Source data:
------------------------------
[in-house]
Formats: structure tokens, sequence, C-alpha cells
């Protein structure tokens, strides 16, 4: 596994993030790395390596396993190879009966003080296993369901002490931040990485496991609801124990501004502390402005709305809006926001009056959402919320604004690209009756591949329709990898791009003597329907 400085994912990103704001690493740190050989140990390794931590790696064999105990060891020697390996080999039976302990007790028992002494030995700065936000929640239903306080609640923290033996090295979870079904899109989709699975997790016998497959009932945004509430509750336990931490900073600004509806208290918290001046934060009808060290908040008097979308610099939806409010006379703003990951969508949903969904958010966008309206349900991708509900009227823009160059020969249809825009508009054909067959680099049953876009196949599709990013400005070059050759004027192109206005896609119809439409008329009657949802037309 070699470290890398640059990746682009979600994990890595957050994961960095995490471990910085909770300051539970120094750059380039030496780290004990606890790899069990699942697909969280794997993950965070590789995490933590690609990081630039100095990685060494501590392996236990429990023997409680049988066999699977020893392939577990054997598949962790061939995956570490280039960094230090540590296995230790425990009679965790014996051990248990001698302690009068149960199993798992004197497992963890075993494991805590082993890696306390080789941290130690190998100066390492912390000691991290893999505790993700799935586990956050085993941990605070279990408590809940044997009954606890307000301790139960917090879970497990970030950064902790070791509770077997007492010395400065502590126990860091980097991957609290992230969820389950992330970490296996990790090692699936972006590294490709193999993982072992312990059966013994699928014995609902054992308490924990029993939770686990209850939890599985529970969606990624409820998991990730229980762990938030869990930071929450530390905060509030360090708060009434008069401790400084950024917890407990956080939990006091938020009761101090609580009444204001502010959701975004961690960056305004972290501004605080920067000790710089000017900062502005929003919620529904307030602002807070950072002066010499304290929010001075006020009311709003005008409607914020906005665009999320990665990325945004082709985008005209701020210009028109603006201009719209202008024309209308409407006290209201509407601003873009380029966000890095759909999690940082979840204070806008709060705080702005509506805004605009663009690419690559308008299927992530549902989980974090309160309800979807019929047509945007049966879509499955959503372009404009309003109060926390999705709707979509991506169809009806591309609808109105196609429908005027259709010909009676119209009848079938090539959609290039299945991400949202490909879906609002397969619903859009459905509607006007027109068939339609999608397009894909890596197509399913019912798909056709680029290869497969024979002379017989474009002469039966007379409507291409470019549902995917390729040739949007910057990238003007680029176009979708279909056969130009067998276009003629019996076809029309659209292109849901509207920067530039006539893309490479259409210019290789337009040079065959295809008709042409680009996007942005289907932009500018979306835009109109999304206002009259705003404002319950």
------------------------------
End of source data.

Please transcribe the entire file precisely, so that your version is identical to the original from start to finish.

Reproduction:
[in-house]
Formats: structure tokens, sequence, C-alpha cells
């Protein structure tokens, strides 16, 4: 596994993030790395390596396993190879009966003080296993369901002490931040990485496991609801124990501004502390402005709305809006926001009056959402919320604004690209009756591949329709990898791009003597329907 400085994912990103704001690493740190050989140990390794931590790696064999105990060891020697390996080999039976302990007790028992002494030995700065936000929640239903306080609640923290033996090295979870079904899109989709699975997790016998497959009932945004509430509750336990931490900073600004509806208290918290001046934060009808060290908040008097979308610099939806409010006379703003990951969508949903969904958010966008309206349900991708509900009227823009160059020969249809825009508009054909067959680099049953876009196949599709990013400005070059050759004027192109206005896609119809439409008329009657949802037309 070699470290890398640059990746682009979600994990890595957050994961960095995490471990910085909770300051539970120094750059380039030496780290004990606890790899069990699942697909969280794997993950965070590789995490933590690609990081630039100095990685060494501590392996236990429990023997409680049988066999699977020893392939577990054997598949962790061939995956570490280039960094230090540590296995230790425990009679965790014996051990248990001698302690009068149960199993798992004197497992963890075993494991805590082993890696306390080789941290130690190998100066390492912390000691991290893999505790993700799935586990956050085993941990605070279990408590809940044997009954606890307000301790139960917090879970497990970030950064902790070791509770077997007492010395400065502590126990860091980097991957609290992230969820389950992330970490296996990790090692699936972006590294490709193999993982072992312990059966013994699928014995609902054992308490924990029993939770686990209850939890599985529970969606990624409820998991990730229980762990938030869990930071929450530390905060509030360090708060009434008069401790400084950024917890407990956080939990006091938020009761101090609580009444204001502010959701975004961690960056305004972290501004605080920067000790710089000017900062502005929003919620529904307030602002807070950072002066010499304290929010001075006020009311709003005008409607914020906005665009999320990665990325945004082709985008005209701020210009028109603006201009719209202008024309209308409407006290209201509407601003873009380029966000890095759909999690940082979840204070806008709060705080702005509506805004605009663009690419690559308008299927992530549902989980974090309160309800979807019929047509945007049966879509499955959503372009404009309003109060926390999705709707979509991506169809009806591309609808109105196609429908005027259709010909009676119209009848079938090539959609290039299945991400949202490909879906609002397969619903859009459905509607006007027109068939339609999608397009894909890596197509399913019912798909056709680029290869497969024979002379017989474009002469039966007379409507291409470019549902995917390729040739949007910057990238003007680029176009979708279909056969130009067998276009003629019996076809029309659209292109849901509207920067530039006539893309490479259409210019290789337009040079065959295809008709042409680009996007942005289907932009500018979306835009109109999304206002009259705003404002319950």